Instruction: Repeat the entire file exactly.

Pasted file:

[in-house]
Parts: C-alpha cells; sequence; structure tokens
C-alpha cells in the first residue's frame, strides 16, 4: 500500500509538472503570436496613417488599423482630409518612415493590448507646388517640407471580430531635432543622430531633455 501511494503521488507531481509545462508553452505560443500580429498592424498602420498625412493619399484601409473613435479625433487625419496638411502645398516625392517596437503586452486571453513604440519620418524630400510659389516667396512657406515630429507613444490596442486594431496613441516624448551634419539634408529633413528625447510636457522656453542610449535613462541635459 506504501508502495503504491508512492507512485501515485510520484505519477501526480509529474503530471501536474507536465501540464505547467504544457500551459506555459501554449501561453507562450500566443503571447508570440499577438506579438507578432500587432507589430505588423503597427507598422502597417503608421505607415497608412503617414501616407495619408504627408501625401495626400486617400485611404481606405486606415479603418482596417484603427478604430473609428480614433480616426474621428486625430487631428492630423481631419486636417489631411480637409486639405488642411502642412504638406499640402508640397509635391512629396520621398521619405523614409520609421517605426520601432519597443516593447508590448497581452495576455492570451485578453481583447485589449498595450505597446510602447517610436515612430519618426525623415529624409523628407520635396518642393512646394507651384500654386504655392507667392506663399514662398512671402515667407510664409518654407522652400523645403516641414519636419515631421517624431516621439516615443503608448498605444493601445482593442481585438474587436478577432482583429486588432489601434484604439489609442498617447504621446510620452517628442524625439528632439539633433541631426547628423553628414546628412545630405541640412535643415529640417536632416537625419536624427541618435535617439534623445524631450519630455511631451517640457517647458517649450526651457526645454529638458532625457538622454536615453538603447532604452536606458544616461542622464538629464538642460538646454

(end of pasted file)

[in-house]
Parts: C-alpha cells; sequence; structure tokens
C-alpha cells in the first residue's frame, strides 16, 4: 500500500509538472503570436496613417488599423482630409518612415493590448507646388517640407471580430531635432543622430531633455 501511494503521488507531481509545462508553452505560443500580429498592424498602420498625412493619399484601409473613435479625433487625419496638411502645398516625392517596437503586452486571453513604440519620418524630400510659389516667396512657406515630429507613444490596442486594431496613441516624448551634419539634408529633413528625447510636457522656453542610449535613462541635459 506504501508502495503504491508512492507512485501515485510520484505519477501526480509529474503530471501536474507536465501540464505547467504544457500551459506555459501554449501561453507562450500566443503571447508570440499577438506579438507578432500587432507589430505588423503597427507598422502597417503608421505607415497608412503617414501616407495619408504627408501625401495626400486617400485611404481606405486606415479603418482596417484603427478604430473609428480614433480616426474621428486625430487631428492630423481631419486636417489631411480637409486639405488642411502642412504638406499640402508640397509635391512629396520621398521619405523614409520609421517605426520601432519597443516593447508590448497581452495576455492570451485578453481583447485589449498595450505597446510602447517610436515612430519618426525623415529624409523628407520635396518642393512646394507651384500654386504655392507667392506663399514662398512671402515667407510664409518654407522652400523645403516641414519636419515631421517624431516621439516615443503608448498605444493601445482593442481585438474587436478577432482583429486588432489601434484604439489609442498617447504621446510620452517628442524625439528632439539633433541631426547628423553628414546628412545630405541640412535643415529640417536632416537625419536624427541618435535617439534623445524631450519630455511631451517640457517647458517649450526651457526645454529638458532625457538622454536615453538603447532604452536606458544616461542622464538629464538642460538646454